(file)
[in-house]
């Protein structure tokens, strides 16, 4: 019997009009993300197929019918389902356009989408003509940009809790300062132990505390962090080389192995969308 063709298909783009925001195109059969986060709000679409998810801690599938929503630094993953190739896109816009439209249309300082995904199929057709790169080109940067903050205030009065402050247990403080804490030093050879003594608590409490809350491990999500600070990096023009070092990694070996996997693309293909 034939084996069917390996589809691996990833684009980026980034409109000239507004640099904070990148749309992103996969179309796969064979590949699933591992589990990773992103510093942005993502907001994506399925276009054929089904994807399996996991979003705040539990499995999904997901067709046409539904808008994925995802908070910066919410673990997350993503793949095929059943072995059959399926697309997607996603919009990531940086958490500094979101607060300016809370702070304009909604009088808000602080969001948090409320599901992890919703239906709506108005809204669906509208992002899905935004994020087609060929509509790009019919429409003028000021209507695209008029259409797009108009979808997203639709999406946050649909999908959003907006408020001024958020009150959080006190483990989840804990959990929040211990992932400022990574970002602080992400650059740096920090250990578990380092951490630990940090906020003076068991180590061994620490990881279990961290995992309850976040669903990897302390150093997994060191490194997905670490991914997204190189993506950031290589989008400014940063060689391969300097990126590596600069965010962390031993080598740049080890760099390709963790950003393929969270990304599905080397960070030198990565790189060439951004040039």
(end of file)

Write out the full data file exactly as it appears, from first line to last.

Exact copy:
[in-house]
């Protein structure tokens, strides 16, 4: 019997009009993300197929019918389902356009989408003509940009809790300062132990505390962090080389192995969308 063709298909783009925001195109059969986060709000679409998810801690599938929503630094993953190739896109816009439209249309300082995904199929057709790169080109940067903050205030009065402050247990403080804490030093050879003594608590409490809350491990999500600070990096023009070092990694070996996997693309293909 034939084996069917390996589809691996990833684009980026980034409109000239507004640099904070990148749309992103996969179309796969064979590949699933591992589990990773992103510093942005993502907001994506399925276009054929089904994807399996996991979003705040539990499995999904997901067709046409539904808008994925995802908070910066919410673990997350993503793949095929059943072995059959399926697309997607996603919009990531940086958490500094979101607060300016809370702070304009909604009088808000602080969001948090409320599901992890919703239906709506108005809204669906509208992002899905935004994020087609060929509509790009019919429409003028000021209507695209008029259409797009108009979808997203639709999406946050649909999908959003907006408020001024958020009150959080006190483990989840804990959990929040211990992932400022990574970002602080992400650059740096920090250990578990380092951490630990940090906020003076068991180590061994620490990881279990961290995992309850976040669903990897302390150093997994060191490194997905670490991914997204190189993506950031290589989008400014940063060689391969300097990126590596600069965010962390031993080598740049080890760099390709963790950003393929969270990304599905080397960070030198990565790189060439951004040039």